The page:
Energy Pumps Up Q3 Earnings Growth
“Please God, give me one more oil boom. I promise not to blow it next time.”
That’s the bumper sticker message I saw a few years back, when I was visiting Austin, Texas to attend a music festival. It made me laugh, but it also conveys wisdom about this volatile sector.
The energy sector, known for its extreme boom-bust cycles, is booming again. Perhaps this time, the industry won’t blow it, at least not too soon. This earnings season, we’re discovering just how important energy’s fortunes are to the S&P 500’s overall performance.
Energy’s disproportionate contribution…
For the third quarter of 2022, with 91% of S&P 500 companies reporting actual results, the blended year-over-year earnings growth rate is 2.2%. Among companies that have reported, 69% have reported a positive earnings surprise and 71% have reported a positive revenue surprise.
Corporate earnings ostensibly have held their own, but there’s an important caveat you need to recognize: the energy sector is disproportionately skewing the results to the positive side. If this sector were excluded from the all-sector tally, the S&P 500 would be reporting a decline in earnings of 5.3% rather than growth in earnings of 2.2%.
The energy sector has, by far, reported the highest year-over-year earnings growth of all 11 S&P 500 sectors, at 137.3%. Higher year-over-year oil prices contributed to the spectacular earnings growth for the sector. The average per-barrel price of oil in Q3 2022 ($91.43) was 30% above the average price for oil in Q3 2021 ($70.52).
Not surprisingly, the energy sector has vastly outperformed the other 10 sectors (see chart).
It’s true that the energy sector is at an inflection point, as fossil fuels increasingly give way to renewable energy sources such as wind and solar. Big Oil will never regain the dominance it once enjoyed in the 20th century. But oil and gas will remain vital commodities into the foreseeable future.
Despite the big run-up in energy equity prices this year, you can still find bargains in beaten-down subsectors such as master limited partnerships (MLPs).
MLP price performance is not as sensitive to interest rate movements and/or inflation as commonly perceived. While sudden spikes in interest rates have caused declines in MLP price performance, historically over the long haul there has been only a slight correlation between MLP price performance and U.S. 10-year Treasury yields.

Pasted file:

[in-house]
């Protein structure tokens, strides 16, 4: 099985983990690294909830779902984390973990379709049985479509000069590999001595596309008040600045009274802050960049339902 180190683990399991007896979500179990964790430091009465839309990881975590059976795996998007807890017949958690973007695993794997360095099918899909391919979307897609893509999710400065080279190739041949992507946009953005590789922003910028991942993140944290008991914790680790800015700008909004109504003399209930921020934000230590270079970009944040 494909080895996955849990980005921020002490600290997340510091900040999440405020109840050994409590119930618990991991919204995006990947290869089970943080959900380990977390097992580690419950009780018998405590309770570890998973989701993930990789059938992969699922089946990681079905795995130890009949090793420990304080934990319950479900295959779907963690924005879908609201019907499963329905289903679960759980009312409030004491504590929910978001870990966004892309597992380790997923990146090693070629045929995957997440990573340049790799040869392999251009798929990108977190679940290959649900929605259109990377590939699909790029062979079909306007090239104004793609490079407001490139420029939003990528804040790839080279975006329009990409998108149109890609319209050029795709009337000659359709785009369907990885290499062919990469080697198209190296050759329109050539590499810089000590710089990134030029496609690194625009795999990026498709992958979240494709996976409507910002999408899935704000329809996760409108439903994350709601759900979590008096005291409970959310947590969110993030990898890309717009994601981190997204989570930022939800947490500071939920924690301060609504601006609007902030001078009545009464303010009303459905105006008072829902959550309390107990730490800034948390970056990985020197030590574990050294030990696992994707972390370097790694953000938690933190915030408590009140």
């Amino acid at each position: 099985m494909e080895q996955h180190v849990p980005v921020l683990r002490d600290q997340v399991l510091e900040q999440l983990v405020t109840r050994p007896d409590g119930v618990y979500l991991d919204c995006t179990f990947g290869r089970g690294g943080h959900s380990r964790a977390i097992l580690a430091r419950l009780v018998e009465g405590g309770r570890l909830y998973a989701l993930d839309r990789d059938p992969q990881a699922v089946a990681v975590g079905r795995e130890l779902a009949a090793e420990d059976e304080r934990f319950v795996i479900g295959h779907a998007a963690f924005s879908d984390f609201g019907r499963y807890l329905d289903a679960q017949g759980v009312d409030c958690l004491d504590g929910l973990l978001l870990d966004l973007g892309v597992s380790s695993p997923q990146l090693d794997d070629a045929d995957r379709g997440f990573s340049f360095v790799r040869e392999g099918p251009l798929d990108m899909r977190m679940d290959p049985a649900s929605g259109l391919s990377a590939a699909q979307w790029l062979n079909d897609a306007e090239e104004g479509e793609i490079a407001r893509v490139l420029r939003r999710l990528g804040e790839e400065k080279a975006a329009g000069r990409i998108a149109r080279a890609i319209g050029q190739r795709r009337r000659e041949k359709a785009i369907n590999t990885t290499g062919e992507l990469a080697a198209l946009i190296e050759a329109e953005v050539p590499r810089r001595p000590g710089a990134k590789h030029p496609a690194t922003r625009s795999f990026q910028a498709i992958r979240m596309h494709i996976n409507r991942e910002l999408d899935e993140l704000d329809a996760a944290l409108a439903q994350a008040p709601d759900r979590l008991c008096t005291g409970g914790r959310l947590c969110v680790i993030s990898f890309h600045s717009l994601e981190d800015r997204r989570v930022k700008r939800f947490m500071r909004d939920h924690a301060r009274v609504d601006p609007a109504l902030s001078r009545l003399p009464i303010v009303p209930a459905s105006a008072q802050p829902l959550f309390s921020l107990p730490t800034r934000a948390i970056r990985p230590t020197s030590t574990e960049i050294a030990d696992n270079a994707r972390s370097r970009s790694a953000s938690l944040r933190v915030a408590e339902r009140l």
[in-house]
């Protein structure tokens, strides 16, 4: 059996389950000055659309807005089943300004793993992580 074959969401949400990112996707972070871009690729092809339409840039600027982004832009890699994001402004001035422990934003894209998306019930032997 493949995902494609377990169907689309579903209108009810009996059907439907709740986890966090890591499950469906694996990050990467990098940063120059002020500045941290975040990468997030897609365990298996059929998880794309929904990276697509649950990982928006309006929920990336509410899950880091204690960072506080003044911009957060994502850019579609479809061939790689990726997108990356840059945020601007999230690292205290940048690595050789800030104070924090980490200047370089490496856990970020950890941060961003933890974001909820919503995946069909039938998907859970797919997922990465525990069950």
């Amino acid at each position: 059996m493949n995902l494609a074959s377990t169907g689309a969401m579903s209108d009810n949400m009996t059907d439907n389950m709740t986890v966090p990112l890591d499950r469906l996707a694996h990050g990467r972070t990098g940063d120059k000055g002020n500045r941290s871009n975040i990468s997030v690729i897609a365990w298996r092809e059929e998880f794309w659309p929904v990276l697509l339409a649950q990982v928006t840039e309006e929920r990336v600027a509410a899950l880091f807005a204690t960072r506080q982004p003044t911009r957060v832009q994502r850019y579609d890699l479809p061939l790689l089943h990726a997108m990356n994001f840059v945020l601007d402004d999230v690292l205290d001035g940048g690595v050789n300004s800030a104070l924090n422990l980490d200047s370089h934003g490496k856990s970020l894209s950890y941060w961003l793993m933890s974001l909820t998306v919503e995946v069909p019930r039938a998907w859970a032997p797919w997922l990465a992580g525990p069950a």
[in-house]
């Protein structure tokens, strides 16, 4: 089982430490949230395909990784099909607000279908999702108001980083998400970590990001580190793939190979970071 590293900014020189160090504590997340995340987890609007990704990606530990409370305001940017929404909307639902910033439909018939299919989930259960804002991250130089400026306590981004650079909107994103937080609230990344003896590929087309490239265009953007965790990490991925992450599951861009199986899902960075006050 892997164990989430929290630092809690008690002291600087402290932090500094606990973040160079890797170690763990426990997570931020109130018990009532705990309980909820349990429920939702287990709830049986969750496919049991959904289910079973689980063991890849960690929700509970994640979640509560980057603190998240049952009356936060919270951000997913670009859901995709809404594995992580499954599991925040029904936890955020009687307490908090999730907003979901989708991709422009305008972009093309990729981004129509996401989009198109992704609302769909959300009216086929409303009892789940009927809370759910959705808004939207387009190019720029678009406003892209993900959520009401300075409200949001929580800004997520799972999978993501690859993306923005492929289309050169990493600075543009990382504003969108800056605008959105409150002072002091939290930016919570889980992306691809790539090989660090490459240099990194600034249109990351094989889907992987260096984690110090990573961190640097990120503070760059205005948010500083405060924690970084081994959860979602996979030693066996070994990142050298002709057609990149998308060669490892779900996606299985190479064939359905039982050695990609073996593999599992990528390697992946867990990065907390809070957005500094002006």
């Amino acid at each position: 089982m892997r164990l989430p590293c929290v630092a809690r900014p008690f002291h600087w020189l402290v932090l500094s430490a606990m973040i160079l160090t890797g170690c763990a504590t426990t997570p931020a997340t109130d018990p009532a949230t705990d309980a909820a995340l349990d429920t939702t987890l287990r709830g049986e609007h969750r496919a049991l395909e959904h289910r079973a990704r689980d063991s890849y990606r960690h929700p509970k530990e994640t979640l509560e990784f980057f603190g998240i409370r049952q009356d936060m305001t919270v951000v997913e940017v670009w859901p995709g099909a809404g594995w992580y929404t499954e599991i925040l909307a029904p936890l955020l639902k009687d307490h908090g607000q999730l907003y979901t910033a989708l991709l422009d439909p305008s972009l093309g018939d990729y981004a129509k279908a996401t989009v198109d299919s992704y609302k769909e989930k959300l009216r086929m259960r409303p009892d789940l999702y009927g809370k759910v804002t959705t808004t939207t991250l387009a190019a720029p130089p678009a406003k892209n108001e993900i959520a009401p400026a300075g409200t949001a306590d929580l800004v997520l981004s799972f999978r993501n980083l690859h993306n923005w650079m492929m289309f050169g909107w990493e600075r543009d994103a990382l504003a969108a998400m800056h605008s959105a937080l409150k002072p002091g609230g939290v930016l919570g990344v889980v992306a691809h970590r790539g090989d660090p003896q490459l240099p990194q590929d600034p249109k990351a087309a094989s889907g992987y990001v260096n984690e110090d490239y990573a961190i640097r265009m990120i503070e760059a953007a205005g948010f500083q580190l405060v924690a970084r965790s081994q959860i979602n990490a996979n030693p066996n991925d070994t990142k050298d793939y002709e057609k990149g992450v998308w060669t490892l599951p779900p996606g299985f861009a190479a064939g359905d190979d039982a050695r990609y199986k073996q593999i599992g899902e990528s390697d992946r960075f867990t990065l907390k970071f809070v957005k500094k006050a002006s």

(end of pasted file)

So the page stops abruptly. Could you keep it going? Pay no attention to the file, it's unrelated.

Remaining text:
The benchmark 10-year Treasury yield has declined more than 30 basis points over the last week as inflation numbers come in much cooler than expected. Oil prices have been volatile, moving up or down based on economic reports and geopolitical developments, but the per-barrel price has been range-bound hovering around $85/bbl.
News out of China has directly affected oil prices. The country’s slowing economy and strict COVID policies have weighed on crude, although in recent days, Beijing’s easing of those curbs has provided a tailwind for expected energy demand and hence oil prices.
On Thursday, the major U.S. stock market indices closed in negative territory, largely due to hawkish comments in the morning by St. Louis Federal Reserve President James Bullard. The final tally:
- DJIA: -0.02%
- S&P 500: -0.31%
- NASDAQ: -0.35%
- Russell 2000: -0.76%
As Q3 earnings results continue to come in, we’ll see if the energy boom and the stock market rally have momentum. The latest report on leading economic indicators, scheduled for release this Friday, will provide important clues. Regardless, volatility is here to stay.
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Jim Fink is chief investment strategist of Options for Income, Velocity Trader, and Jim Fink’s Inner Circle. Jim’s investment methods have enabled him to take his life’s savings of $50,000, turn the amount into $5 million, and retire early at age 37.
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John Persinos is the editorial director of Investing Daily. You can reach John at: email@example.com